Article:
I just don’t hear a balanced effort being made on looking at the fact that it’s the men’s nature that’s causing the damage.
      We get that conversation about the nature of men with gun laws (because it’s mostly men – well, so is this. And this is worse).
      Yes the women ABSOLUTELY contribute. I’ve said this all along and that is why my blog is questions for women – I’ve always hammered them for their participation in normalising this hypersexualised image that’s being splashed around (on the back of buses) – but men need an equal shake of the moral finger when they violate a woman, as many, many, many, many women who are raped have done nothing to ‘deserve’ it.
      Thank you so much for your comment, Juliet. I hope I clarified the point I was trying to make with the post and that I completely agree with you in terms of how women contribute.

      • lamehousewife said

        I am a little out of the rhythm of blogging, but I understand what you are saying now. The media is a tricky beast–I agree with you that it gives far from a balanced picture. Rape is inexcusable.
        I would love to see the day when men quit objectifying women and when women realize that playing into that objectification is below their dignity.
        Thank you Paula for the clarification:)

  3. Well said Paula, this is my problem, the degradation of women is so ingrained into the subculture that, as the comment lamehousewife says, even women who aren’t conscious don’t see the harm. THIS is what has to stop. The ‘normality’ of it all.

    I love how it’s always sexually repressed (usually religious/abstaining) men who tsk tsk at women for making it sooo hard for them not to attack/rape/abuse/assult, and this is a message that’s been passed down from religious institutions for centuries.

    I long for the time women regain their worth, their subtle and centred power, and this can’t happen by drinking as much as men or lowering our sexual standards by removing our sense of love and care and giving, or by trying to ‘be’ like men. We are depth that are women! Yet we seem to be under the stupidity of unawakened ideals that put us ‘beneath’ another gender.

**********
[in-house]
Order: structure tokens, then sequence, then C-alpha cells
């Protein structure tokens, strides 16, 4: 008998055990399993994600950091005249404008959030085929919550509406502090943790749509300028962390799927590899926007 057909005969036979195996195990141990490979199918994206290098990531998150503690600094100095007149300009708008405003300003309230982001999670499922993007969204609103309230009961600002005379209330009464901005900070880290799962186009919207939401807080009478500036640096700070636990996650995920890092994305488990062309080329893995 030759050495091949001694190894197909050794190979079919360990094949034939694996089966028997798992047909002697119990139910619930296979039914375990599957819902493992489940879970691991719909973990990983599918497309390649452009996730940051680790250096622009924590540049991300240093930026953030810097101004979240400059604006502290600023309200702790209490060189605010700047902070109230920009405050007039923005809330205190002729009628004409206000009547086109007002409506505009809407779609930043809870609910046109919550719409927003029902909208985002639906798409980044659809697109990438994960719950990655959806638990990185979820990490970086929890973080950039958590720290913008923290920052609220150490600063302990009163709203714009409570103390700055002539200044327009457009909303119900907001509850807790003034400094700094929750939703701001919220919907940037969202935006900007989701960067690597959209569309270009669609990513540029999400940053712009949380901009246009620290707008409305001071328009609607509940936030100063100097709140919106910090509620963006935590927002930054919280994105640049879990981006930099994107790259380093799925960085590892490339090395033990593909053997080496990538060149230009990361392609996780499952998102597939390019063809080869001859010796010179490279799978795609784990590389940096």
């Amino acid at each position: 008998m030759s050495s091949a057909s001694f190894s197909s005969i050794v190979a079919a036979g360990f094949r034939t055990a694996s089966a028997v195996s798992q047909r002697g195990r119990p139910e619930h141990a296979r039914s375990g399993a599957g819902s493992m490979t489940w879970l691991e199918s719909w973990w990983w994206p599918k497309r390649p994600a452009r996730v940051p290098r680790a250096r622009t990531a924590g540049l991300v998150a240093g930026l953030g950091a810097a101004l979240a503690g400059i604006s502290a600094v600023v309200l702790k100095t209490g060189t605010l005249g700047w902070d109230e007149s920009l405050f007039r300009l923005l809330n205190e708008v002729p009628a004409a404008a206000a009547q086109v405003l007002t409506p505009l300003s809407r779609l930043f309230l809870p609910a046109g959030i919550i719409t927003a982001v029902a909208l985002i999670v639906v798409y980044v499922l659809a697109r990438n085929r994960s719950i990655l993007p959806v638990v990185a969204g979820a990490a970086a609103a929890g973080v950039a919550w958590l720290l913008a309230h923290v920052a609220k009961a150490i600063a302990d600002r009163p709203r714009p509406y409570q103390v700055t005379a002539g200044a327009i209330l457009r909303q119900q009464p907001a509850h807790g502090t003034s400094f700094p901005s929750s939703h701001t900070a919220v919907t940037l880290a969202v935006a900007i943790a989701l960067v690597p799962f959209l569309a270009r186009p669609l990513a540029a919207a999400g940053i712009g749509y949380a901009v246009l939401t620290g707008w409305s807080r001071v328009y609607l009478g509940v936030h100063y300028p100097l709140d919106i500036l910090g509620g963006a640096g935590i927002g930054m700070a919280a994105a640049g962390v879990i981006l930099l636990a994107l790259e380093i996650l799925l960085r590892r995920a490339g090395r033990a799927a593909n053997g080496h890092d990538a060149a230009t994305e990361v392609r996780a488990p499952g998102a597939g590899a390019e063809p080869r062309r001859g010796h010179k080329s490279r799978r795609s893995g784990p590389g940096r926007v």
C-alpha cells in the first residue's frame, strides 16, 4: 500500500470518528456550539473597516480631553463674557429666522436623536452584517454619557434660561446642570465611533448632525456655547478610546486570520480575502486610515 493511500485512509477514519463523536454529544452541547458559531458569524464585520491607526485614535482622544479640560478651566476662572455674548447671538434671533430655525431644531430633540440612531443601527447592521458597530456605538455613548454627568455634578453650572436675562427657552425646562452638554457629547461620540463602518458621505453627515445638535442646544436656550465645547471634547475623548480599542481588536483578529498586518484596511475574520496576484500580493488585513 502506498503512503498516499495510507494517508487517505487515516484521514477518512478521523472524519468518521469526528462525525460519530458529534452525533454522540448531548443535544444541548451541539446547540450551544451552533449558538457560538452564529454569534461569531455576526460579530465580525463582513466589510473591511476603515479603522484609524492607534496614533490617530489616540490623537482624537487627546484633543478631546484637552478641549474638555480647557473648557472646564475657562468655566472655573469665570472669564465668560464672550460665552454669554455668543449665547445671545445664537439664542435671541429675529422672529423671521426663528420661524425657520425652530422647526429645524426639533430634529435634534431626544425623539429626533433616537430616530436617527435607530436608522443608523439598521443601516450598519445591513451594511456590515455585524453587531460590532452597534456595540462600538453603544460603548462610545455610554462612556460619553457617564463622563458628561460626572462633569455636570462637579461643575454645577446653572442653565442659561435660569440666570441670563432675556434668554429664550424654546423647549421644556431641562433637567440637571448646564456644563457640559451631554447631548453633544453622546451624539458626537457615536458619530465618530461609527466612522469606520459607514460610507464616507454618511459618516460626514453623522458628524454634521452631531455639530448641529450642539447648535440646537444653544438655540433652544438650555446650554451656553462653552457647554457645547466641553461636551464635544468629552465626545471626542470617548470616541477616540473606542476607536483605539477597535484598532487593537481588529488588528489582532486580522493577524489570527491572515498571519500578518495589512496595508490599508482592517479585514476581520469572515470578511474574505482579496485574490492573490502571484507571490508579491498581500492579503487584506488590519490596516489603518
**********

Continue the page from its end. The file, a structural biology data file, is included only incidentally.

Our worth has to be awakened from within, but in conjunction with an awakening of male awareness. Degrading, demoralising or disconnecting from the feminine and all it has to offer a man in opening his self to become fully masculine is never going to produce the results of power these guys crave. Drinking until you lose self control and fucking *is never going to provide that guys*, doesn’t matter how often you keep trying to prove it otherwise!! A real man knows his weaknesses (like a real woman mind you) and doesn’t have to abuse to regain his sense of worth. He instead has the courage to work on himself instead of lashing out at an easy target. Let’s hope 2013 marks a shift towards a more conscious society on all levels for both genders. x

    • questionsforwomen said

      That was beautifully said, Kate! I long and yearn for a time when women are just that, women.
      We live in a paradigm where men are raised NOT to be ‘girls’ (who would want girl traits, after all) and women are trying to be more like men to be ‘seen’.
      It’s all out of whack.
      Balance. That’s the secret to everything. Balance.
      Thanks Kate! xxx